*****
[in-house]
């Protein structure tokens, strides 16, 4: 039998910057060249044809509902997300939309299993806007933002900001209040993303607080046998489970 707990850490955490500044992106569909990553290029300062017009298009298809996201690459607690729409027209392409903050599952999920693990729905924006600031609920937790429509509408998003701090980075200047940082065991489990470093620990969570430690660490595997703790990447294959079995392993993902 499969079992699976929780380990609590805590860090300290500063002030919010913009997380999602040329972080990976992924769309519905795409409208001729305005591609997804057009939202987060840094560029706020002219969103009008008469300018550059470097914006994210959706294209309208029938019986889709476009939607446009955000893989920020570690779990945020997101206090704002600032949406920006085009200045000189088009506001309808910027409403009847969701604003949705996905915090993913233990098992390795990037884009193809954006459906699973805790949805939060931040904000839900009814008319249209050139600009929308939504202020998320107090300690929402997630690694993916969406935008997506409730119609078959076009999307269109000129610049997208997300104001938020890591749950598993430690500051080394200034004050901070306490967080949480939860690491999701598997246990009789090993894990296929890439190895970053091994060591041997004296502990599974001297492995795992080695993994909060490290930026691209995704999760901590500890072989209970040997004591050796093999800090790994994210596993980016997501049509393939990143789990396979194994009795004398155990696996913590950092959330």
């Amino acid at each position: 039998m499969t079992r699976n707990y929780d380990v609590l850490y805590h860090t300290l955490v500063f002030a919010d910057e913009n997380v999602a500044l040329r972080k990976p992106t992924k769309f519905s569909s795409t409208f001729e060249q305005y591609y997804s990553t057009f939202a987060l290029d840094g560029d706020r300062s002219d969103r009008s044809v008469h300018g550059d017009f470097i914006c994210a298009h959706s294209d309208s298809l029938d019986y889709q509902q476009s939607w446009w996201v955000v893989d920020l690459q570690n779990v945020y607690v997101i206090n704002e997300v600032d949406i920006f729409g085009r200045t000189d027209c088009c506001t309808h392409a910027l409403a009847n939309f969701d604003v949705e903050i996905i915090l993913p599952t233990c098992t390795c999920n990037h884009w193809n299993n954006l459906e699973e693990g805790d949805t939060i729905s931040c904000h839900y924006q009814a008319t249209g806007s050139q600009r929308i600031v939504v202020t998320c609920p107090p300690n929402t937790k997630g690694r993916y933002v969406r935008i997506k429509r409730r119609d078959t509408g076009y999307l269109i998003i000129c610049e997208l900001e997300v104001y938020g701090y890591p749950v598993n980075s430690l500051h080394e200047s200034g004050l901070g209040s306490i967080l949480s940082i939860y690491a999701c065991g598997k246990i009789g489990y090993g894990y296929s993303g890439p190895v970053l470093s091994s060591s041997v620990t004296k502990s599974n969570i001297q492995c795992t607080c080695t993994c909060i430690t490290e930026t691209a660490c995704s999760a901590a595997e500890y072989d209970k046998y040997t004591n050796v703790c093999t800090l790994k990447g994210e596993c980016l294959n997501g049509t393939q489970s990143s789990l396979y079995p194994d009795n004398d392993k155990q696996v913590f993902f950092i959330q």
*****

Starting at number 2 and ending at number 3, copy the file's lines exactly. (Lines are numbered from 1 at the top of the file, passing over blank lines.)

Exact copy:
């Protein structure tokens, strides 16, 4: 039998910057060249044809509902997300939309299993806007933002900001209040993303607080046998489970 707990850490955490500044992106569909990553290029300062017009298009298809996201690459607690729409027209392409903050599952999920693990729905924006600031609920937790429509509408998003701090980075200047940082065991489990470093620990969570430690660490595997703790990447294959079995392993993902 499969079992699976929780380990609590805590860090300290500063002030919010913009997380999602040329972080990976992924769309519905795409409208001729305005591609997804057009939202987060840094560029706020002219969103009008008469300018550059470097914006994210959706294209309208029938019986889709476009939607446009955000893989920020570690779990945020997101206090704002600032949406920006085009200045000189088009506001309808910027409403009847969701604003949705996905915090993913233990098992390795990037884009193809954006459906699973805790949805939060931040904000839900009814008319249209050139600009929308939504202020998320107090300690929402997630690694993916969406935008997506409730119609078959076009999307269109000129610049997208997300104001938020890591749950598993430690500051080394200034004050901070306490967080949480939860690491999701598997246990009789090993894990296929890439190895970053091994060591041997004296502990599974001297492995795992080695993994909060490290930026691209995704999760901590500890072989209970040997004591050796093999800090790994994210596993980016997501049509393939990143789990396979194994009795004398155990696996913590950092959330």
């Amino acid at each position: 039998m499969t079992r699976n707990y929780d380990v609590l850490y805590h860090t300290l955490v500063f002030a919010d910057e913009n997380v999602a500044l040329r972080k990976p992106t992924k769309f519905s569909s795409t409208f001729e060249q305005y591609y997804s990553t057009f939202a987060l290029d840094g560029d706020r300062s002219d969103r009008s044809v008469h300018g550059d017009f470097i914006c994210a298009h959706s294209d309208s298809l029938d019986y889709q509902q476009s939607w446009w996201v955000v893989d920020l690459q570690n779990v945020y607690v997101i206090n704002e997300v600032d949406i920006f729409g085009r200045t000189d027209c088009c506001t309808h392409a910027l409403a009847n939309f969701d604003v949705e903050i996905i915090l993913p599952t233990c098992t390795c999920n990037h884009w193809n299993n954006l459906e699973e693990g805790d949805t939060i729905s931040c904000h839900y924006q009814a008319t249209g806007s050139q600009r929308i600031v939504v202020t998320c609920p107090p300690n929402t937790k997630g690694r993916y933002v969406r935008i997506k429509r409730r119609d078959t509408g076009y999307l269109i998003i000129c610049e997208l900001e997300v104001y938020g701090y890591p749950v598993n980075s430690l500051h080394e200047s200034g004050l901070g209040s306490i967080l949480s940082i939860y690491a999701c065991g598997k246990i009789g489990y090993g894990y296929s993303g890439p190895v970053l470093s091994s060591s041997v620990t004296k502990s599974n969570i001297q492995c795992t607080c080695t993994c909060i430690t490290e930026t691209a660490c995704s999760a901590a595997e500890y072989d209970k046998y040997t004591n050796v703790c093999t800090l790994k990447g994210e596993c980016l294959n997501g049509t393939q489970s990143s789990l396979y079995p194994d009795n004398d392993k155990q696996v913590f993902f950092i959330q």